The week passed and the highly anticipated Friday finally came. The day was special because my best friend from home (and an English teacher in Daegu) headed up for a weekend visit. The time together was much needed. Next to my mom, she knows me better than anyone else in the world. So, for two days, I felt more grounded than I have in a long time. She gets me, and I get her, so together everything just feels natural. I've met amazing people here in South Korea, but there is something extremely comforting in being past the "getting to know one another" phase and being able to jump into conversation about absolutely anything. Or do absolutely anything and not give a rats butt about what the other thinks because you know they don't care.

On Friday, Shannon and I shopped around Namdaemun and Myeongdong, but who shops on an empty stomach?

"MEEEEOOOOWWWW!" A young boy started mimicking our cat noises.

Jake (from Oregon and teaching in Anyang) and Chris (from Oregon and teaching in Jeonju) joined for an Oregonians Gathering. Jake was in graduate school with Shannon and I and Chris, in high school with us. One time Chris saved my life, but I must not share details...

A little pre-Flaming Lips celebrating.

Despite a little confusion on both our taxi driver's and our part, Chris, Shannon and I finally arrive at AX Hall.

He loves bubbles.

We are actually watching The Flaming Lips IN SEOUL, SOUTH KOREA. It still feels surreal.

Of course.

Feeling the music.

Hardly a shortage of confetti!

And guess what? The lead singer, Wayne, has an Oregon sticker on his guitar. He's not even from Oregon, so go us :)

Absolutely enchanting environment.
There was definitely a chicken.


And some BBQ to end the perfect night.

Stayed in Happy Guesthouse Hostel off of Beotigogae
Station, Exit 1. *****
For breakfast and pre-departure.
For some really great photographs of the show, click here.

Thursday, November 18, 2010

Namdaemun Market: a colorful shopper's paradise.

Today is a huge testing day for grade 3 high school students in South Korea. So, how does this affect me? There are high school students testing at the middle school down the block from my elementary school. To keep the neighborhood quiet, my school had the day off. Like I said, huge testing day.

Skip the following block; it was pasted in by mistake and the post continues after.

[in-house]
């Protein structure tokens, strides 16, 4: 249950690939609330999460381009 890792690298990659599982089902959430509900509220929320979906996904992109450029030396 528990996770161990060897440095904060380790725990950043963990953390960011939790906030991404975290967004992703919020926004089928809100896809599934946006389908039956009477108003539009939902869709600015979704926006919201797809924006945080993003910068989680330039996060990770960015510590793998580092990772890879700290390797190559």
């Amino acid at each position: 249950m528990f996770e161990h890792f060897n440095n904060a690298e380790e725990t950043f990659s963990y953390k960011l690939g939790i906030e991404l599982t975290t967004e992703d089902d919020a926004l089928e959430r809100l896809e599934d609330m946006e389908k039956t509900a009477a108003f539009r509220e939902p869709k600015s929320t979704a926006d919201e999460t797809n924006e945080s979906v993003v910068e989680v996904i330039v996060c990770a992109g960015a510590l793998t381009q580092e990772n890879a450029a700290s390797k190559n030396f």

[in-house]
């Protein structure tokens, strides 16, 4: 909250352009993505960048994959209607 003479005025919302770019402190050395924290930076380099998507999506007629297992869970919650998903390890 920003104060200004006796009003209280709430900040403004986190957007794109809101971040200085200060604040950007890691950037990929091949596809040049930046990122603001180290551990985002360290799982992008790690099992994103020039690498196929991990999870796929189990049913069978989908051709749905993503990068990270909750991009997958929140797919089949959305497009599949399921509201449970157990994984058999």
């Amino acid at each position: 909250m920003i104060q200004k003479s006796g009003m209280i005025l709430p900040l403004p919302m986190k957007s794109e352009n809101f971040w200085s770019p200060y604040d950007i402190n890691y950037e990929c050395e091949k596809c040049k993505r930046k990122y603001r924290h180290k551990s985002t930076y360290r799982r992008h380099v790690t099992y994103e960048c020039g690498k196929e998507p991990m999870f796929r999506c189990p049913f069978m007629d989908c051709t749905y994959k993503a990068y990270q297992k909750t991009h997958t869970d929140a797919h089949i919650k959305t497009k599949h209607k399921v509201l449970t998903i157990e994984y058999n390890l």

I needed this day off. Lately I've been feeling pretty run down and, of course, there is always someone there to remind me: "you look tired." So, I slept in until 9, laid in bed until 11, drank an unhealthy, but satisying amount of coffee until 1 and then finally took off to explore Namdaemun Market in Seoul. Namdaemun Market is one of the oldest (dating back to 1414) and largest traditional markets in the country.

Talk about a treat! You can find anything and everything within this maze of about a dozen blocks. You've got your clothes, food, candy, jewlery, paper, music, toys, etc. etc. etc. The catch? You music weave through herds of people traveling at all different speeds, many ready to use any means to get you out of their way. If you're lucky, you can trail behind a highly coordinated native going at just the right pace. And don't forget about the motorcycles rushing up from behind. Cars are not allowed on the streets, so these rather fast fellas are constantly on the go, delivering materials to all of the market street stands. So very much worth the experience. Oh yeah, and worth the prices! For girls, there are tables with enormous stacks of sweaters (5,000W), shirts (5,000W) and jackets (10,000W) all throughout. For everyone, most of the tastiest treats cost just 1,000W.

And tomorrow my BFF/vfaceypeupsexy Shannon comes to visit from Dague. We will be going to Seoul for our second dose of the Flaming Lips. It will be an Oregon reunion with another Oregonian friend teaching in Jeonju joining us. Hip, hip, HOOORAY!